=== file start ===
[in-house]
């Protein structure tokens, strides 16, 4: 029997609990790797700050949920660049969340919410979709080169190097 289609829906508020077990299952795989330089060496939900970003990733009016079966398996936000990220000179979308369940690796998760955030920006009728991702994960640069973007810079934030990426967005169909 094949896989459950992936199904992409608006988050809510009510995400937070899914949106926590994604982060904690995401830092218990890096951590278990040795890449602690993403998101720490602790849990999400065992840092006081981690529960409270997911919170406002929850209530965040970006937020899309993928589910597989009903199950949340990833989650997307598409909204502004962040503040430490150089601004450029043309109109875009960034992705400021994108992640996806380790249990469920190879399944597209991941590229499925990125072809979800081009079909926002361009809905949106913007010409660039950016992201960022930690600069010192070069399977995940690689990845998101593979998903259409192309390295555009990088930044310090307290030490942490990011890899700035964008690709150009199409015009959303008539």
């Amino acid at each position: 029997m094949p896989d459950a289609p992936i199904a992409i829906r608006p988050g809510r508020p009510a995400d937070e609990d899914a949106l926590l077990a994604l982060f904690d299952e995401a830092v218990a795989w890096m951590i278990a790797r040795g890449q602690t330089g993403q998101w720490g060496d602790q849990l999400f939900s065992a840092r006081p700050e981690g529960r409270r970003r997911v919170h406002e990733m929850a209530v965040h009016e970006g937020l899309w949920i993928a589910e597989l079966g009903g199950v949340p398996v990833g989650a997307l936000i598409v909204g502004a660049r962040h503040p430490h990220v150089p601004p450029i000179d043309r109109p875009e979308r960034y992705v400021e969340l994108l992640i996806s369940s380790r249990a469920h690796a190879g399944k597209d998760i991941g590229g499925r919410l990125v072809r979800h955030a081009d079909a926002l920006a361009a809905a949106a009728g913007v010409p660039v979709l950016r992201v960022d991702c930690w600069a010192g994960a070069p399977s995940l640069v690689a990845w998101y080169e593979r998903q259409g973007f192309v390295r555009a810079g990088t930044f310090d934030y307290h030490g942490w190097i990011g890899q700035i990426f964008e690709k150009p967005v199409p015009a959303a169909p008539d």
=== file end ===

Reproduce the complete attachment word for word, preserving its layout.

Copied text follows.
[in-house]
């Protein structure tokens, strides 16, 4: 029997609990790797700050949920660049969340919410979709080169190097 289609829906508020077990299952795989330089060496939900970003990733009016079966398996936000990220000179979308369940690796998760955030920006009728991702994960640069973007810079934030990426967005169909 094949896989459950992936199904992409608006988050809510009510995400937070899914949106926590994604982060904690995401830092218990890096951590278990040795890449602690993403998101720490602790849990999400065992840092006081981690529960409270997911919170406002929850209530965040970006937020899309993928589910597989009903199950949340990833989650997307598409909204502004962040503040430490150089601004450029043309109109875009960034992705400021994108992640996806380790249990469920190879399944597209991941590229499925990125072809979800081009079909926002361009809905949106913007010409660039950016992201960022930690600069010192070069399977995940690689990845998101593979998903259409192309390295555009990088930044310090307290030490942490990011890899700035964008690709150009199409015009959303008539």
């Amino acid at each position: 029997m094949p896989d459950a289609p992936i199904a992409i829906r608006p988050g809510r508020p009510a995400d937070e609990d899914a949106l926590l077990a994604l982060f904690d299952e995401a830092v218990a795989w890096m951590i278990a790797r040795g890449q602690t330089g993403q998101w720490g060496d602790q849990l999400f939900s065992a840092r006081p700050e981690g529960r409270r970003r997911v919170h406002e990733m929850a209530v965040h009016e970006g937020l899309w949920i993928a589910e597989l079966g009903g199950v949340p398996v990833g989650a997307l936000i598409v909204g502004a660049r962040h503040p430490h990220v150089p601004p450029i000179d043309r109109p875009e979308r960034y992705v400021e969340l994108l992640i996806s369940s380790r249990a469920h690796a190879g399944k597209d998760i991941g590229g499925r919410l990125v072809r979800h955030a081009d079909a926002l920006a361009a809905a949106a009728g913007v010409p660039v979709l950016r992201v960022d991702c930690w600069a010192g994960a070069p399977s995940l640069v690689a990845w998101y080169e593979r998903q259409g973007f192309v390295r555009a810079g990088t930044f310090d934030y307290h030490g942490w190097i990011g890899q700035i990426f964008e690709k150009p967005v199409p015009a959303a169909p008539d």